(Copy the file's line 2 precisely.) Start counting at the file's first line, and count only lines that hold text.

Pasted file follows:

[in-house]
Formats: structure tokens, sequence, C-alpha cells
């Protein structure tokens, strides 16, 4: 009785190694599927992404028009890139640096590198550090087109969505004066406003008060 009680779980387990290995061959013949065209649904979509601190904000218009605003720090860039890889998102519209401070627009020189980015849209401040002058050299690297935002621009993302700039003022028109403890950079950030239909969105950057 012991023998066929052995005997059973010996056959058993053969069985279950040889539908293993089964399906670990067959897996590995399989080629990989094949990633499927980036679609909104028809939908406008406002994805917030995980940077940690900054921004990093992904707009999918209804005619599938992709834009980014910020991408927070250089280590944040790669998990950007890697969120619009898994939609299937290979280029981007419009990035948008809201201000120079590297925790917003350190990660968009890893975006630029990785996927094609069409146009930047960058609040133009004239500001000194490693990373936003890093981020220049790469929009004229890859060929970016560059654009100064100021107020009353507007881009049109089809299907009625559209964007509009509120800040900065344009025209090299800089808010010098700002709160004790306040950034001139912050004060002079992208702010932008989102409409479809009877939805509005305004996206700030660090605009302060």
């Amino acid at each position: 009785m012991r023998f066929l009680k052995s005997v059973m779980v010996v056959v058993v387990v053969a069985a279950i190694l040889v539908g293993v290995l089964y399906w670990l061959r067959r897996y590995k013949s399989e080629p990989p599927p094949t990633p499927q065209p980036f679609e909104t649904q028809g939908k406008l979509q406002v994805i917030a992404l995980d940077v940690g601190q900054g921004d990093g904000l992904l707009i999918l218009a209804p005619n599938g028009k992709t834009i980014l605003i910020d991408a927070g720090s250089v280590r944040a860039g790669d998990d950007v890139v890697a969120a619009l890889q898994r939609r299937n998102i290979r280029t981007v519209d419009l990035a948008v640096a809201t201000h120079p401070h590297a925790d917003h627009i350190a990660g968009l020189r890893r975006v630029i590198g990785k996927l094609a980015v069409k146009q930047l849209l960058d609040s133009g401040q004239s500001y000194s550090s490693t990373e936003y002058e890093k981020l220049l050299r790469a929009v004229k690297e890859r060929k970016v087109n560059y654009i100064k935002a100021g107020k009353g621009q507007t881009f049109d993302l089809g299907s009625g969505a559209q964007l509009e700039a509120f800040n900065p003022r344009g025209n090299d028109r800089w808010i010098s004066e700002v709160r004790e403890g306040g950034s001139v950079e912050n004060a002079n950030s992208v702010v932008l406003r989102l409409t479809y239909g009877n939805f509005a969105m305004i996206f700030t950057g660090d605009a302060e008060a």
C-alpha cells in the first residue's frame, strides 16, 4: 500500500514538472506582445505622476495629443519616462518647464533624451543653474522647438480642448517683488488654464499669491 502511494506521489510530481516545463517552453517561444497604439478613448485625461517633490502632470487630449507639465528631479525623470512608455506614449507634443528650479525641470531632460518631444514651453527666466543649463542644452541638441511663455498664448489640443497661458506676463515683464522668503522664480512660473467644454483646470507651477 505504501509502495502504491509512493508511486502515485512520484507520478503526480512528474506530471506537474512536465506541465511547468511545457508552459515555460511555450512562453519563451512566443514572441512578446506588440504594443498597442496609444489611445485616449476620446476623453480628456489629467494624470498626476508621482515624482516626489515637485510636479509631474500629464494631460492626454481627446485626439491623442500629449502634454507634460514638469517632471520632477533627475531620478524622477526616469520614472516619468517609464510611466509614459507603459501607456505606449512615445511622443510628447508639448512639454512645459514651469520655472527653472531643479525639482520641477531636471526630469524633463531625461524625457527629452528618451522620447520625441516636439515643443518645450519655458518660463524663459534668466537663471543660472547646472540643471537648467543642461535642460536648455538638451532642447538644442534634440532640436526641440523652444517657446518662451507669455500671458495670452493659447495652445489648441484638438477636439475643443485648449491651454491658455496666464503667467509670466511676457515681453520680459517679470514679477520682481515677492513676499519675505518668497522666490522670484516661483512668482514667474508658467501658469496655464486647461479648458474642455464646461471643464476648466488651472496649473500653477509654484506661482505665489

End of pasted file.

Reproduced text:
Formats: structure tokens, sequence, C-alpha cells